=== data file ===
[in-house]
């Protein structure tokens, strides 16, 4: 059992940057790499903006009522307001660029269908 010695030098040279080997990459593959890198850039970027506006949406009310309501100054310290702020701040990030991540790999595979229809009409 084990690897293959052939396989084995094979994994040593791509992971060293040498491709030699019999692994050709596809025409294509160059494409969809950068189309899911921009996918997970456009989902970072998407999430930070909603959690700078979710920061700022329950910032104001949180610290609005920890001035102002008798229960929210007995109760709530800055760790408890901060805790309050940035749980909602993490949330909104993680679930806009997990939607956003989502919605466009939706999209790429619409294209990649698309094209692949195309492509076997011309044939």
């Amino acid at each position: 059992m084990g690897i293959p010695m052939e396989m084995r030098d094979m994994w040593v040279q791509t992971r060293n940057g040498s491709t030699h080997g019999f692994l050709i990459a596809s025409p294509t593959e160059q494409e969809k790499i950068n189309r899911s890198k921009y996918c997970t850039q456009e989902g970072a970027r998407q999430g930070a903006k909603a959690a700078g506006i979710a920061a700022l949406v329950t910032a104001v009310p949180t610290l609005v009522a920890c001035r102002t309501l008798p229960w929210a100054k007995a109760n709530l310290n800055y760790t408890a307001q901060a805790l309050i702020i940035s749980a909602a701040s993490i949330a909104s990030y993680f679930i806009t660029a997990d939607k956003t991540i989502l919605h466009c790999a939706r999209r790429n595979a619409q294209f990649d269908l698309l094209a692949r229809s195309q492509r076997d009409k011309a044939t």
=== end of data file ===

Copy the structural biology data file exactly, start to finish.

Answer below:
[in-house]
């Protein structure tokens, strides 16, 4: 059992940057790499903006009522307001660029269908 010695030098040279080997990459593959890198850039970027506006949406009310309501100054310290702020701040990030991540790999595979229809009409 084990690897293959052939396989084995094979994994040593791509992971060293040498491709030699019999692994050709596809025409294509160059494409969809950068189309899911921009996918997970456009989902970072998407999430930070909603959690700078979710920061700022329950910032104001949180610290609005920890001035102002008798229960929210007995109760709530800055760790408890901060805790309050940035749980909602993490949330909104993680679930806009997990939607956003989502919605466009939706999209790429619409294209990649698309094209692949195309492509076997011309044939």
């Amino acid at each position: 059992m084990g690897i293959p010695m052939e396989m084995r030098d094979m994994w040593v040279q791509t992971r060293n940057g040498s491709t030699h080997g019999f692994l050709i990459a596809s025409p294509t593959e160059q494409e969809k790499i950068n189309r899911s890198k921009y996918c997970t850039q456009e989902g970072a970027r998407q999430g930070a903006k909603a959690a700078g506006i979710a920061a700022l949406v329950t910032a104001v009310p949180t610290l609005v009522a920890c001035r102002t309501l008798p229960w929210a100054k007995a109760n709530l310290n800055y760790t408890a307001q901060a805790l309050i702020i940035s749980a909602a701040s993490i949330a909104s990030y993680f679930i806009t660029a997990d939607k956003t991540i989502l919605h466009c790999a939706r999209r790429n595979a619409q294209f990649d269908l698309l094209a692949r229809s195309q492509r076997d009409k011309a044939t």